We set off again having to slow Jennifer down an tad on her fresh legs. Reaching 7.5 mile Laura Jane had not only surpassed the 10k mark but turning at this point would result in clocking 9 mile. She was still fresh looking and delighted that she had gone so far, so comfortably. We parted ways and headed into the second half of the run.

Jennifer and I had found our stride and although not as talkative as normal, the craic was still good and helped get us through as time flew. Reaching Jennifers 9mile limit as she was doing Belfast half the next day, it didn’t take much to encourage her to run another 2 mile with me to bring her to 11 mile and me to 17. Quote of the day “I’m still running aren’t I” her reply to fancy 2 more mile.

Mile 16 went on forever but at the turn I knew we where homeward bound as we passed some familiar faces again on the road. The beep went for mile 17. I stopped the watch and hit save. I hadn’t been watching my pace much and was beyond ecstatic that I had clocked 12.14s for the whole 17 mile. Like seriously where did that come from? I hugged Jennifer and thanked her for her support. Maybe, just maybe I might actually manage that on the day and the additional 9 mile wont be so horrible. I’ve faith now that the sub 6 is definitely on, but its not time to focus on that and to just keep rocking on and ticking the boxes on the plan everyday.

I was buzzing all day!

Though as I approached the cup and saucer I spotted a vision of MAC and NCR colours coming down the road. Could this day get any better? It was Joe and Mic√©al out on Joes Journeys. 1- I was glad to see Mic√©al running saving me from having to ask him AGAIN had he run. and 2- I’ve been dying for a hug from Joe for weeks! And of all days our paths had crossed on our long runs, even if I was technically driving home. So pulled the car up the kerb and jumped out to disturb their run for a hug and some love. Perfect end to the perfect run.
On the 7th day…she rested

Bloody sures I did! Instead I got great joy out of seeing Michael get kitted up and heading out for 10mile, because that’s what you do when you haven’t run in over 2 months. He’s still alive but no point talking to him.

Was delighted to see some great performances at Belfast half across the board, including Jennifer adhering to my threat of more reps if she did a sub 2.30 at Belfast. Training run with a medal does not mean bust yourself. Bigger fish and all that.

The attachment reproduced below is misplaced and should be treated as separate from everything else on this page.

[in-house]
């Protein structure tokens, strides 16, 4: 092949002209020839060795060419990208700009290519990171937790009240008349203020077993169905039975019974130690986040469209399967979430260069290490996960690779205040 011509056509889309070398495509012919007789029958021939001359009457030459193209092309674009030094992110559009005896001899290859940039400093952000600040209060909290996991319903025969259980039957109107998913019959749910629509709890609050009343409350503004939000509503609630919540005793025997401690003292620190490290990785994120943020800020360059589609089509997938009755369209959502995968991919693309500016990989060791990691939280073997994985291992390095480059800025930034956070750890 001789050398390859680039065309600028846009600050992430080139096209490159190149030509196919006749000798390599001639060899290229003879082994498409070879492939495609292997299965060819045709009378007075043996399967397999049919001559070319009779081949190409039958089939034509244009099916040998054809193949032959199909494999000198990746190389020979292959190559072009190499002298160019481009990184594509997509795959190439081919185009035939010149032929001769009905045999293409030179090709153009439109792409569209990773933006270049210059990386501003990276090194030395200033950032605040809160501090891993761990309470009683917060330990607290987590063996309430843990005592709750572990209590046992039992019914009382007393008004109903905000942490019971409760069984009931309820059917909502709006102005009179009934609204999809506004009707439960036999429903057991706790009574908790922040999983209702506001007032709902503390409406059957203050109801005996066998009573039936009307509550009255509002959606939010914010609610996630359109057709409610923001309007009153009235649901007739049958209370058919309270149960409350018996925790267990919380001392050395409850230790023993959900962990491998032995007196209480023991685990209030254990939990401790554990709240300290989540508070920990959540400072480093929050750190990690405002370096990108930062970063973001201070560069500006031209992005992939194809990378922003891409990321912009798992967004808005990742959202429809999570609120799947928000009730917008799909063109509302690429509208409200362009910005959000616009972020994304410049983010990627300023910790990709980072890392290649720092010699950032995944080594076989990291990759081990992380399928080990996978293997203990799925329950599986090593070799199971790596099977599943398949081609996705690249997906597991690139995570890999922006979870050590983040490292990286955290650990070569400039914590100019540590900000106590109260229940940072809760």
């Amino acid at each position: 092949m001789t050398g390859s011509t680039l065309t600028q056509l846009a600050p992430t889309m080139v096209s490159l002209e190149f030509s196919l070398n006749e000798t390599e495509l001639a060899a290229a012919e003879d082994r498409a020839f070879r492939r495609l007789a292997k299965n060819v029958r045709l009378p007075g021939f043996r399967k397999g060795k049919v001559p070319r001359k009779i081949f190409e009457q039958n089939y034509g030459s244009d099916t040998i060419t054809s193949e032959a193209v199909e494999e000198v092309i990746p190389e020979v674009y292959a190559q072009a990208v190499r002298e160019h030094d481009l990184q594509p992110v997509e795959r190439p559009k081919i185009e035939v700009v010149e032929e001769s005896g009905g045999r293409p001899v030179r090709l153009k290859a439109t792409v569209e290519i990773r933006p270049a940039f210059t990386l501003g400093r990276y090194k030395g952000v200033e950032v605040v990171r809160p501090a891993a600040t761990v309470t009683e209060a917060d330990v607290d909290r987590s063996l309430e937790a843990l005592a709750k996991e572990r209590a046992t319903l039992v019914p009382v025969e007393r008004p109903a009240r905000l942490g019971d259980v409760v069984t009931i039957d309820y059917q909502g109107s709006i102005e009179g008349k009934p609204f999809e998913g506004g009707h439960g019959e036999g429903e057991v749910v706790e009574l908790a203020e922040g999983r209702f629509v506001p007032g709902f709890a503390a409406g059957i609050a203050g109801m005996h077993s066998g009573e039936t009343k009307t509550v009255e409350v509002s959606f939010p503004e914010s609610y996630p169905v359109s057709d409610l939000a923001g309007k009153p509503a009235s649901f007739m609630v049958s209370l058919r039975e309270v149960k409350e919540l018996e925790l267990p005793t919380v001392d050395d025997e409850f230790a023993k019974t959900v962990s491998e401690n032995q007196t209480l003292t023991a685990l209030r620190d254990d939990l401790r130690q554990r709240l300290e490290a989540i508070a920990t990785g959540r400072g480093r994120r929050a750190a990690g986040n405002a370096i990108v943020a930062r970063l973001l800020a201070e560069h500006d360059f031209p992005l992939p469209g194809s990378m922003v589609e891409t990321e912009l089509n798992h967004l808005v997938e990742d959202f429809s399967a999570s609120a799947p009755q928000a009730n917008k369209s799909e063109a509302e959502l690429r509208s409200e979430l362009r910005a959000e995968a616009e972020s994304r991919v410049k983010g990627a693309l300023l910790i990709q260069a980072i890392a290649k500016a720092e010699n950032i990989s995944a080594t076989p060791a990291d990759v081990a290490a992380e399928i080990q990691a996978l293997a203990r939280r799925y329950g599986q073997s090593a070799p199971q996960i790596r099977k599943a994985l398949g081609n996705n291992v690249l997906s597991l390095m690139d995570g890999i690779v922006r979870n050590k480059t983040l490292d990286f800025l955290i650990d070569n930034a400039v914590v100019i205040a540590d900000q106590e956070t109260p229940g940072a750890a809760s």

So bigger miles this week leaving us with 6 weeks to go.

Already Overcoming Challanges

Already Overcoming Challanges

Where I live is any trail runners paradise. At the foot of the Mourne Mountains, with unending tracks and routes through numerous forests.

CS Lewis claimed the Mournes where his inspiration for Narnia and even multi award winning Game of Thrones use the surrounding area as their base for shooting their show.  I do realise how lucky I am, I open my curtains every morning and take in the breathtaking view. However I have one place that I can never enjoy running around.

Castlewellan Forest Park has an unendless amount of routes and track to follow however it is most famous for its Lake. The Lake has been that place I was unwillingly dragged around as a kid, schools forced you to do sponsored walks around it and half the country visits it on sunny days. It’s not that it’s not pretty, I’ve had some awe inspiring moments around the lake, it’s just not as exciting as the other wee paths that lead off it up the hills that I usually detour off to avoid doing an actual lap of the lake.

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Which brings me to today…

Run 2/127

The training plan had stated another slow run, 7.2km. So where to run so I don’t over do it. Ah the lake is 3.6k…twice that is 7.2k. ….The lake, the one place that just doesn’t make running enjoyable.

So I had a brisk 700m walk to the lake (yes I literally live at the back of the park) and set my garmin. I thought so many times about veering off track into the hills but kept on course. The first lap took me 32 mins. ¬†The only thing that kept me going through the second lap which was 2 miute quicker, was the fact I was meeting people from my previous lap and was feeling epic…hearing their thoughts of how impressed that I’d already passed them once. Even got a few comments to push on! I still ran like I was constipated as I was trying to stay slow and steady but I made it nonetheless again a minute quicker than plan had outlined.

So today was the first of many mental battles I have to overcome.

I conquered the lake…not once, but twice. A small victory but a victory nonetheless